Are green diamonds radioactive or dangerous?

Earlier this year, at Christie’s Hong Kong Magnificent Jewels auction, a remarkable natural green diamond, the Aurora Green, sold for $16.8million. This 5.03ct fancy vivid green of VS clarity set two new diamond records when it was purchased by Chinese retailer Chow Tai Fook.

Given that natural green diamonds are exceptionally rare, very little is known about them and, as is the case with much of our industry, a number of misconceptions exist. We’d like to help clear those up.

Natural green diamonds occur as a result of exposure of the diamond to natural sources of radiation. Often the proximity to radioactive sources leaves only slight green spots or a green coating, both of which are removed during the diamond cutting and colouring process. In rare occasions, the uranium-bearing source in proximity to the diamond will be strong enough to turn the whole diamond a uniform-green colour.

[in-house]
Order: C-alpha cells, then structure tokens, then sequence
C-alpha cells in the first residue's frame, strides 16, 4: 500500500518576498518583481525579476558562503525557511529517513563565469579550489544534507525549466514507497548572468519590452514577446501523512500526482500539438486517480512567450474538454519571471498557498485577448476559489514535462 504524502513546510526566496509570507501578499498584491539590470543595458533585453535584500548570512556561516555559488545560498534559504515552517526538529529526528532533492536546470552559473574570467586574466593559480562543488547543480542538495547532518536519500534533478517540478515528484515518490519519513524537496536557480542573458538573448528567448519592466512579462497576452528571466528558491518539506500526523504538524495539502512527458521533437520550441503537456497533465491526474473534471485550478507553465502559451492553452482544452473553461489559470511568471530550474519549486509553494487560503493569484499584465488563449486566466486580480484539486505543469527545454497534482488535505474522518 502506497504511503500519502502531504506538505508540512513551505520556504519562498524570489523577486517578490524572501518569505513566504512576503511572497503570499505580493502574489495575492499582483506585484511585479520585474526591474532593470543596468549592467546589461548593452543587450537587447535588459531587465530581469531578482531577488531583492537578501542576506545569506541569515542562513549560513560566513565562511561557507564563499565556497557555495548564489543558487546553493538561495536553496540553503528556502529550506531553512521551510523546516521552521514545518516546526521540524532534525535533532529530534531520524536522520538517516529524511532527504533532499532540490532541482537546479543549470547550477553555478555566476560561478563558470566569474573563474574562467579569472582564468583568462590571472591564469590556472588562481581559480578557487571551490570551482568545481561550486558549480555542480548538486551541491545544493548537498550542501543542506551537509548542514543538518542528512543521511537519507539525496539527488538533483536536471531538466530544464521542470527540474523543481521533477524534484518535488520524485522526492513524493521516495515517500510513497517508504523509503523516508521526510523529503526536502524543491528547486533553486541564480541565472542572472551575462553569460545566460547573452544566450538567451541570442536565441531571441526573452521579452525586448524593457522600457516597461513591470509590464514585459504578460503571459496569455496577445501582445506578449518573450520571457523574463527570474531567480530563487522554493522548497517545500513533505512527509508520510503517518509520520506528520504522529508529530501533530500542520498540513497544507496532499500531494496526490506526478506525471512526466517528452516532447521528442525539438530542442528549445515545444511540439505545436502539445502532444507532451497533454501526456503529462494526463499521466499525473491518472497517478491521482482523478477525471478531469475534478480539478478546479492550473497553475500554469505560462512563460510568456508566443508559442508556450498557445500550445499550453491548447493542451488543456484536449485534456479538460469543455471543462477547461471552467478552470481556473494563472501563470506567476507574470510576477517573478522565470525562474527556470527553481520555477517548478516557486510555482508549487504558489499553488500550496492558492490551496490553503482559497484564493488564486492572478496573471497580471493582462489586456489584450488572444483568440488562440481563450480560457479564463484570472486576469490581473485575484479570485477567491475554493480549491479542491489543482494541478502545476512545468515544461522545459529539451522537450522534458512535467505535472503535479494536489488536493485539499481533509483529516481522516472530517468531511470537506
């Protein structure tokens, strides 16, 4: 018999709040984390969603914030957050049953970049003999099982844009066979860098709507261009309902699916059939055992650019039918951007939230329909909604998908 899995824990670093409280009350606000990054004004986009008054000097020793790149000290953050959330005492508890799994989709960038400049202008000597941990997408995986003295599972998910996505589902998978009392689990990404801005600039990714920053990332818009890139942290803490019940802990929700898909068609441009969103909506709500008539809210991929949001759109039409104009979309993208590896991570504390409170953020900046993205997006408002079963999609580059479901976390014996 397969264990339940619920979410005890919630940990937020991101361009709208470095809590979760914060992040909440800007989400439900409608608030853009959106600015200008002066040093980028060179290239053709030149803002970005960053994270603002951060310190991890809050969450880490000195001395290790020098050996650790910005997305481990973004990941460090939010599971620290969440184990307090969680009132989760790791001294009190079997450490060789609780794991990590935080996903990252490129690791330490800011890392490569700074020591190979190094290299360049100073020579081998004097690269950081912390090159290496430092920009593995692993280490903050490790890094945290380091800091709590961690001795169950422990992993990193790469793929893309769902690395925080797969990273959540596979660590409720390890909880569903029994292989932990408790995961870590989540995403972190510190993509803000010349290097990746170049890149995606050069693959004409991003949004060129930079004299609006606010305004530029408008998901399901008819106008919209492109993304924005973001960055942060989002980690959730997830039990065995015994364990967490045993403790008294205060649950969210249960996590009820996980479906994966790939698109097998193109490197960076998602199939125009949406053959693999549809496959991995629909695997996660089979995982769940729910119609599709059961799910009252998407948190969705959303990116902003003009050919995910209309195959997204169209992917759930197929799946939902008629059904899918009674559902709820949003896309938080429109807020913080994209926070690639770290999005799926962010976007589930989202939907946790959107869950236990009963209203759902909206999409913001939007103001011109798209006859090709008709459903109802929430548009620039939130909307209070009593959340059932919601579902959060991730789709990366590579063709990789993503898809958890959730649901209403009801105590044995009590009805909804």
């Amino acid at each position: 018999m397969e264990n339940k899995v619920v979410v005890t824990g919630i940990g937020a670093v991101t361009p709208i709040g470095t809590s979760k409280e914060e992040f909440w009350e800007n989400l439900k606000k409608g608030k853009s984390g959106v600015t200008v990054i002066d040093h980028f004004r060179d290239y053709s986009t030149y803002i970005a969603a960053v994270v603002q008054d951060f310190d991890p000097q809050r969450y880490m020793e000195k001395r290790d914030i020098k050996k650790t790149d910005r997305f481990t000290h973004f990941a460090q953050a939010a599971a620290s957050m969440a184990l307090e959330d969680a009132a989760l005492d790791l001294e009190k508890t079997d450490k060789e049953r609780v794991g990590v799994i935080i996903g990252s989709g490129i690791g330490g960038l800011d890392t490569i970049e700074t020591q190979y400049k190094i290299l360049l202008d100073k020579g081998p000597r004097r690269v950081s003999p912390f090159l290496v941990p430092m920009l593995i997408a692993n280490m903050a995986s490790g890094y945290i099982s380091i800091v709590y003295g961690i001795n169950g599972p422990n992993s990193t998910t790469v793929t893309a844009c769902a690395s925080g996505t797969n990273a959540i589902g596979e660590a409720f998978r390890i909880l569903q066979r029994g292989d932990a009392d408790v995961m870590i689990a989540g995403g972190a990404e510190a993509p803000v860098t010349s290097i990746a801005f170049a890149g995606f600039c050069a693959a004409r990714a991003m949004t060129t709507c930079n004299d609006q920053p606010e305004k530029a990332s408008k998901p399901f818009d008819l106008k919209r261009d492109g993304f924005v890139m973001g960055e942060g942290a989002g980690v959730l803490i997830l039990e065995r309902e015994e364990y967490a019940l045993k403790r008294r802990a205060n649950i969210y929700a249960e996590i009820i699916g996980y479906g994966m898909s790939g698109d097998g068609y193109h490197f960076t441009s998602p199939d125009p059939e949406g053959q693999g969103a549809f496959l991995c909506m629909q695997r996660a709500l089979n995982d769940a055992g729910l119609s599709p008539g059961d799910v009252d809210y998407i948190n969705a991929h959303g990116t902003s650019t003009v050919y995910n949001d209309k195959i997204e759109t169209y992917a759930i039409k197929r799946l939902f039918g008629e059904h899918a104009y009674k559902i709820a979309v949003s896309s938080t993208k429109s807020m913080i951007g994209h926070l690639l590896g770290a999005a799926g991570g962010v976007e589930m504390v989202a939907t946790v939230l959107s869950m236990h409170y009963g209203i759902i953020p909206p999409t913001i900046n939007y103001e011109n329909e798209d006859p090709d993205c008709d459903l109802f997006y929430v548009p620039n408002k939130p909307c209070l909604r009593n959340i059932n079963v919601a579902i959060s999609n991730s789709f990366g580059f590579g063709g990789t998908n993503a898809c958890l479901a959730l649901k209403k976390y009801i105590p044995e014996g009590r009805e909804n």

A common concern is that if the green colour is caused by radioactive material, won’t the diamond itself be radioactive?

The answer, of course, is no.

Geologically speaking, diamonds are millions to billions of years old (some diamonds from Cullinan Mine have been dated at 3.6 billion years old) and kimberlites, the carrier rock of diamonds, are often around 100 million years old. It’s safe to say that hundreds of thousands of years later, naturally green diamonds are not radioactive.

The world’s most famous green diamond is, of course the Dresden Green, weighing approximately 41cts and residing in the Green Vault, a museum in Dresden, Germany.